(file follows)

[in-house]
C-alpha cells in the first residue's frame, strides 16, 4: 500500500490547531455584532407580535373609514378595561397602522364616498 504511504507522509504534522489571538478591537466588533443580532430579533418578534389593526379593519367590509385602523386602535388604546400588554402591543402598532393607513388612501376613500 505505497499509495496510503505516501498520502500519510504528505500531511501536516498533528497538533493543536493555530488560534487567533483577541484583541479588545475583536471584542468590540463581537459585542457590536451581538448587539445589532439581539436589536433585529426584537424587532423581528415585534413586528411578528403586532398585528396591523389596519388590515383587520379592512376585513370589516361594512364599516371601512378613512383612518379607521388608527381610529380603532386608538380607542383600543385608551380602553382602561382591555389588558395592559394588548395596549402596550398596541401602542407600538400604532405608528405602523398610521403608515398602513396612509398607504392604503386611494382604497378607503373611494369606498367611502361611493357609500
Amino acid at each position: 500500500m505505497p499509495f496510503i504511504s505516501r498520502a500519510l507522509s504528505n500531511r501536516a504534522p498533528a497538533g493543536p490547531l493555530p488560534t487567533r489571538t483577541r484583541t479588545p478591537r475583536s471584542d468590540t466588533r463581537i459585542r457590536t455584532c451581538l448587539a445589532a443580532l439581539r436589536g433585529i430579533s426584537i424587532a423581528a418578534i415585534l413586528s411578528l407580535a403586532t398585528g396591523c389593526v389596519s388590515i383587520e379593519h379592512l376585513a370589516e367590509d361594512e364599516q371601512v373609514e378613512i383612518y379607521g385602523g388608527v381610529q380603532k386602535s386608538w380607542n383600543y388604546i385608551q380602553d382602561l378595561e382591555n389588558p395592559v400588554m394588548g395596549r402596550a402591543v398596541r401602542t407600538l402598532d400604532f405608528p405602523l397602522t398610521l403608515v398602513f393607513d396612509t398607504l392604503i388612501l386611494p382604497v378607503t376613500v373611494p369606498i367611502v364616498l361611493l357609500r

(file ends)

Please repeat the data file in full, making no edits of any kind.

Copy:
[in-house]
C-alpha cells in the first residue's frame, strides 16, 4: 500500500490547531455584532407580535373609514378595561397602522364616498 504511504507522509504534522489571538478591537466588533443580532430579533418578534389593526379593519367590509385602523386602535388604546400588554402591543402598532393607513388612501376613500 505505497499509495496510503505516501498520502500519510504528505500531511501536516498533528497538533493543536493555530488560534487567533483577541484583541479588545475583536471584542468590540463581537459585542457590536451581538448587539445589532439581539436589536433585529426584537424587532423581528415585534413586528411578528403586532398585528396591523389596519388590515383587520379592512376585513370589516361594512364599516371601512378613512383612518379607521388608527381610529380603532386608538380607542383600543385608551380602553382602561382591555389588558395592559394588548395596549402596550398596541401602542407600538400604532405608528405602523398610521403608515398602513396612509398607504392604503386611494382604497378607503373611494369606498367611502361611493357609500
Amino acid at each position: 500500500m505505497p499509495f496510503i504511504s505516501r498520502a500519510l507522509s504528505n500531511r501536516a504534522p498533528a497538533g493543536p490547531l493555530p488560534t487567533r489571538t483577541r484583541t479588545p478591537r475583536s471584542d468590540t466588533r463581537i459585542r457590536t455584532c451581538l448587539a445589532a443580532l439581539r436589536g433585529i430579533s426584537i424587532a423581528a418578534i415585534l413586528s411578528l407580535a403586532t398585528g396591523c389593526v389596519s388590515i383587520e379593519h379592512l376585513a370589516e367590509d361594512e364599516q371601512v373609514e378613512i383612518y379607521g385602523g388608527v381610529q380603532k386602535s386608538w380607542n383600543y388604546i385608551q380602553d382602561l378595561e382591555n389588558p395592559v400588554m394588548g395596549r402596550a402591543v398596541r401602542t407600538l402598532d400604532f405608528p405602523l397602522t398610521l403608515v398602513f393607513d396612509t398607504l392604503i388612501l386611494p382604497v378607503t376613500v373611494p369606498i367611502v364616498l361611493l357609500r